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About a week before the school year began, Bailey Latham was trying to finish homework assignments. Though today is the first day back for Hardin County Schools, it also is the due date for readings, reports and questions Latham had to complete during summer break.
Latham, a junior at Central Hardin High School, spent her summer like many other students taking advanced classes. Students taking dual credit and Advanced Placement courses commonly are assigned work at the end of the school year, and it’s expected to be complete by the start of the next year or sooner.
Latham chuckled at her procrastination, and advised other students not wait until the week before school begins to finish summer assignments.
“I went into it with the intention of working on it continuously,” she said.
Central Hardin junior Becca Isaacs admitted to some procrastination with her assignments. Like Latham, she is taking AP U.S. history and a dual-credit English class this year.
They read two books for each class, write reports for history and answer questions for English assignments. Isaacs said she knew there would be work assigned over the summer, but the amount was somewhat unexpected.
Summer work isn’t new to her. She had to work on packets of material for an AP biology class last year. She views the work as an essential part of taking advanced classes.
“It definitely isn’t great to work over the summer,” she said.
But Isaacs said the work keeps her focused during the long break, and the transition back to school is easier because of it.
Kathy Thompson teaches the dual credit English class Latham and Isaacs are taking, a course in which students can receive college credit for their work. The class is set at a college-level pace, and Thompson feels the summer assignments prepare students for the rigor of the class. It forces them to work independently to complete it by the start of the school year.
Along with reading assignments, Thompson assigns an essay that must be turned in by mid-July. The essay allows her to see students’ writing abilities before they enter her classroom, and she can tailor instruction to their needs.
Thompson grades those first assignments mostly on completion though students who are late still have been successful in her class. Summer work also helps students decide if they’re ready for a dual credit course.
“I think for those students who are serious, they’re proud of what they’ve done,” she said.
Jennifer Fulford structures assignments differently for her AP world history class at Elizabethtown High School. She asks students to turn in work throughout summer instead of the first day of school. She asks students to read three chapters and complete four assignments per chapter. The students turn in work either by email or in her mailbox at the school.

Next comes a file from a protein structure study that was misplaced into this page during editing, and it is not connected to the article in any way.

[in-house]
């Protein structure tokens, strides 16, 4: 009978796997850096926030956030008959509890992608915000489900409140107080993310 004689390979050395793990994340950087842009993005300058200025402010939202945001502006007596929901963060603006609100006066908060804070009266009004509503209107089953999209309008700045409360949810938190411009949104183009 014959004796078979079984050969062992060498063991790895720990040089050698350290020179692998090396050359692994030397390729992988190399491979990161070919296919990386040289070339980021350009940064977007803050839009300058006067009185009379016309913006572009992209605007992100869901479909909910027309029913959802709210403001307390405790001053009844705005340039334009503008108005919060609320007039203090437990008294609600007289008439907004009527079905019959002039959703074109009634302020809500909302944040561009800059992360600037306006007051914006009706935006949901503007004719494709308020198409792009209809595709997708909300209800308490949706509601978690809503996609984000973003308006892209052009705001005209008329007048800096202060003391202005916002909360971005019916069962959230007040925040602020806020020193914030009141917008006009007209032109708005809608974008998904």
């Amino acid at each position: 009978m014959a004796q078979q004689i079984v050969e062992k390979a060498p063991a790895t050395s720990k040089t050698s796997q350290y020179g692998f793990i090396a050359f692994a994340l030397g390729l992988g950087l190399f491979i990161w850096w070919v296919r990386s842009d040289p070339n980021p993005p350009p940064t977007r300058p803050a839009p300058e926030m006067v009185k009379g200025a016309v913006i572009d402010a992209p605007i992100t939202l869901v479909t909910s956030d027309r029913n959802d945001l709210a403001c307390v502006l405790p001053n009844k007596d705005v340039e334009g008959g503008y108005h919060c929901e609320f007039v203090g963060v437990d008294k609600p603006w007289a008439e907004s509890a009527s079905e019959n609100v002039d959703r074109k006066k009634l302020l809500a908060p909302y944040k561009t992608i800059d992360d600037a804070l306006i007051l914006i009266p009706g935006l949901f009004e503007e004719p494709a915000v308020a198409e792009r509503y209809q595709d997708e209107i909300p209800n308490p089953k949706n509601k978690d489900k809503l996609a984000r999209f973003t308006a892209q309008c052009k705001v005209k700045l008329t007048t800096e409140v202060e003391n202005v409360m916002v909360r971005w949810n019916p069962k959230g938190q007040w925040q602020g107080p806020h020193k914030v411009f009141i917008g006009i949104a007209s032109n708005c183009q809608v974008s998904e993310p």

Fulford said it’s necessary to have students start working before the school year begins so they can cover all the material. She didn’t assign summer work the first year she taught the class, and it was difficult to teach the entire curriculum.
Fulford said she thinks summer work keeps students in a school mindset and makes returning to school easier.
“I feel like it keeps these students focused on education,” she said.
KeeHup Yong is in Fulford’s class and agrees summer work helps with retention of material.
“It kind of keeps that momentum of school learning,” Yong said.
For Yong, a sophomore, it also gives him a look at what the class will be like and eases his anxiety about the upcoming year.
Yong realizes summer assignments mean work for teachers, too, and he appreciates Fulford’s summer availability.
“I think it’s really generous and supportive that they’re doing that for us,” he said.
Summer also can be used to review old material, saving time in the school year for new lessons. For the AP chemistry and biology classes at North Hardin High School, teachers assigned review work for that reason.
To assist students in completing assigned questions, teachers Tonya Vowels and Kristi Lynch held two workshops for students to work through material. Workshops were offered with a grant to help break down barriers for students wanting to take AP courses. Summer work might have intimidated some students before, Lynch said.
Lynch also said the biology curriculum includes so much she needs time to progress through it with students.
“From day one, we get rolling,” she said.
At John Hardin High School, summer work is not left to advanced courses. English teachers started a summer reading program last year with incoming freshmen. It will follow them through their high school careers until all grades are participating. Students are asked to read a book and complete an assignment based on it, teacher Jenny Brown said.
For Brown, along with benefits students receive from reading, she finds the program gives her classes something to discuss immediately.
“It was huge for me as a teacher to start off on solid ground,” she said.
Brown said she doesn’t want students to think learning stops during June and July.
“We just can’t do it all in class time anymore,” she said.
Kelly Cantrall can be reached at (270) 505-1747 or email@example.com.